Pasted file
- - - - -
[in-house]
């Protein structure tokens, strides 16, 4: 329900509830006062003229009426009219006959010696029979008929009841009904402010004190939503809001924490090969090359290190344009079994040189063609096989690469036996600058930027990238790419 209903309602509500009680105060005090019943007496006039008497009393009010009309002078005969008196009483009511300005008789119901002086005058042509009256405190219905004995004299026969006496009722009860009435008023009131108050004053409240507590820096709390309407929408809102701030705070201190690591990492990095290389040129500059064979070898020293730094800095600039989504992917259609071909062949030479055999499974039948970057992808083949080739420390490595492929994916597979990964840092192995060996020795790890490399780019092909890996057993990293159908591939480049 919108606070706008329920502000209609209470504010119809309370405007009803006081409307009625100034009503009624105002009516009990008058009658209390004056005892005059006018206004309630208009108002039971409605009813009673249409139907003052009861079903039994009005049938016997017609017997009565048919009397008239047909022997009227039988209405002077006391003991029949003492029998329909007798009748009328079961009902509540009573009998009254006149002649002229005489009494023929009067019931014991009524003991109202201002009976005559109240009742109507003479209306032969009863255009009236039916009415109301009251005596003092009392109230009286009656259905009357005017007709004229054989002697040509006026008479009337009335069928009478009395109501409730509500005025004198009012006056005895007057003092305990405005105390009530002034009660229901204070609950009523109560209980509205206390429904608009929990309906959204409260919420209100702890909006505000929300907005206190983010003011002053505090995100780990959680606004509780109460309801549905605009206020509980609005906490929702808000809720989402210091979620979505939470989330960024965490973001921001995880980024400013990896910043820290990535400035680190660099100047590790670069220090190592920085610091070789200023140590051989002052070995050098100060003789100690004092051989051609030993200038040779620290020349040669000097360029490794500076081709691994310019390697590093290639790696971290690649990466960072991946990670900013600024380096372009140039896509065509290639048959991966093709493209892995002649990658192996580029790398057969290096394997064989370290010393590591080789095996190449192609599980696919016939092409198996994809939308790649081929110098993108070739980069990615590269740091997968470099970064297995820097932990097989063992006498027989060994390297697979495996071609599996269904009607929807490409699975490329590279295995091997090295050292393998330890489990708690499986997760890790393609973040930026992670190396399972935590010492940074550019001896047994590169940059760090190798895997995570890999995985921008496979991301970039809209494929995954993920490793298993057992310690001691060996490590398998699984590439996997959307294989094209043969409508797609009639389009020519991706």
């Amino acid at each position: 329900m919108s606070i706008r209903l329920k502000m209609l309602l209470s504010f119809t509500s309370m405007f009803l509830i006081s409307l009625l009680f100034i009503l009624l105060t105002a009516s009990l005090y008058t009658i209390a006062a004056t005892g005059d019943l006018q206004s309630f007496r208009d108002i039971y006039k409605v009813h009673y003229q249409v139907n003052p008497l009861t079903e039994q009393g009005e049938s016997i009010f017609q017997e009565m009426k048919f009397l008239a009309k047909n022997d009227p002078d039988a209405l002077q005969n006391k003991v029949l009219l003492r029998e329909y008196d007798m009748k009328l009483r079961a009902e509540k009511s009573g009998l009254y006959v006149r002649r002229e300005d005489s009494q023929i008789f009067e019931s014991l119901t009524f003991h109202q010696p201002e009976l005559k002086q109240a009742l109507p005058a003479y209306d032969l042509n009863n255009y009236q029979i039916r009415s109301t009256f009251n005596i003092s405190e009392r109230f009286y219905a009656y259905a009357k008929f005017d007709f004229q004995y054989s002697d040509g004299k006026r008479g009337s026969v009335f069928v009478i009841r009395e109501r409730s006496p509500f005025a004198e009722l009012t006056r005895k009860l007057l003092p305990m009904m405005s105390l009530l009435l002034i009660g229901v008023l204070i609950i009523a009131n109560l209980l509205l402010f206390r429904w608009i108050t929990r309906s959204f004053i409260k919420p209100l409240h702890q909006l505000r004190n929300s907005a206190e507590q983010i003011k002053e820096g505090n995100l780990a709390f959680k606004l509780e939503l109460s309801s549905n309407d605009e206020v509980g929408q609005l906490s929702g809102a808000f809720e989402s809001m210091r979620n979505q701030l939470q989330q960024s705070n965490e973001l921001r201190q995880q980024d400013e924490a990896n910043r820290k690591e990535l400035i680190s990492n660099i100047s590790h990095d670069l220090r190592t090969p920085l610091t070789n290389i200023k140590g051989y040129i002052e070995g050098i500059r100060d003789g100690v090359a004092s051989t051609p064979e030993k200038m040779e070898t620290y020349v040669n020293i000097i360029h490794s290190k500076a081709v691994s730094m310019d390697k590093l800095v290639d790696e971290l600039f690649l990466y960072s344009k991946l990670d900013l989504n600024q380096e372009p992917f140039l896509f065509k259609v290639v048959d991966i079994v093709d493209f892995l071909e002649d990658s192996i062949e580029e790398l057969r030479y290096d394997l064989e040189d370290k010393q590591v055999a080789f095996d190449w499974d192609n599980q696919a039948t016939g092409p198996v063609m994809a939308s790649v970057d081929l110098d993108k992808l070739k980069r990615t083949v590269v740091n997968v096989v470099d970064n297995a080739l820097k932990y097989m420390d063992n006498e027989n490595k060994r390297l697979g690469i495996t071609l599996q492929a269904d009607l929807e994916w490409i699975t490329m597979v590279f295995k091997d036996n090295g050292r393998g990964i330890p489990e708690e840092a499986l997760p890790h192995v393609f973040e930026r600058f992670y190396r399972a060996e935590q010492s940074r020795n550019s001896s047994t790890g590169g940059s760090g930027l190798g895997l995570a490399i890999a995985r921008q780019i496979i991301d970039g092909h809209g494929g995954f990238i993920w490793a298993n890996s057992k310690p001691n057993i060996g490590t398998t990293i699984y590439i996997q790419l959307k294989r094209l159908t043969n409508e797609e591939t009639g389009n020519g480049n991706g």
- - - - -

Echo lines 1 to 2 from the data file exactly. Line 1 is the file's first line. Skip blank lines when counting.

[in-house]
């Protein structure tokens, strides 16, 4: 329900509830006062003229009426009219006959010696029979008929009841009904402010004190939503809001924490090969090359290190344009079994040189063609096989690469036996600058930027990238790419 209903309602509500009680105060005090019943007496006039008497009393009010009309002078005969008196009483009511300005008789119901002086005058042509009256405190219905004995004299026969006496009722009860009435008023009131108050004053409240507590820096709390309407929408809102701030705070201190690591990492990095290389040129500059064979070898020293730094800095600039989504992917259609071909062949030479055999499974039948970057992808083949080739420390490595492929994916597979990964840092192995060996020795790890490399780019092909890996057993990293159908591939480049 919108606070706008329920502000209609209470504010119809309370405007009803006081409307009625100034009503009624105002009516009990008058009658209390004056005892005059006018206004309630208009108002039971409605009813009673249409139907003052009861079903039994009005049938016997017609017997009565048919009397008239047909022997009227039988209405002077006391003991029949003492029998329909007798009748009328079961009902509540009573009998009254006149002649002229005489009494023929009067019931014991009524003991109202201002009976005559109240009742109507003479209306032969009863255009009236039916009415109301009251005596003092009392109230009286009656259905009357005017007709004229054989002697040509006026008479009337009335069928009478009395109501409730509500005025004198009012006056005895007057003092305990405005105390009530002034009660229901204070609950009523109560209980509205206390429904608009929990309906959204409260919420209100702890909006505000929300907005206190983010003011002053505090995100780990959680606004509780109460309801549905605009206020509980609005906490929702808000809720989402210091979620979505939470989330960024965490973001921001995880980024400013990896910043820290990535400035680190660099100047590790670069220090190592920085610091070789200023140590051989002052070995050098100060003789100690004092051989051609030993200038040779620290020349040669000097360029490794500076081709691994310019390697590093290639790696971290690649990466960072991946990670900013600024380096372009140039896509065509290639048959991966093709493209892995002649990658192996580029790398057969290096394997064989370290010393590591080789095996190449192609599980696919016939092409198996994809939308790649081929110098993108070739980069990615590269740091997968470099970064297995820097932990097989063992006498027989060994390297697979495996071609599996269904009607929807490409699975490329590279295995091997090295050292393998330890489990708690499986997760890790393609973040930026992670190396399972935590010492940074550019001896047994590169940059760090190798895997995570890999995985921008496979991301970039809209494929995954993920490793298993057992310690001691060996490590398998699984590439996997959307294989094209043969409508797609009639389009020519991706």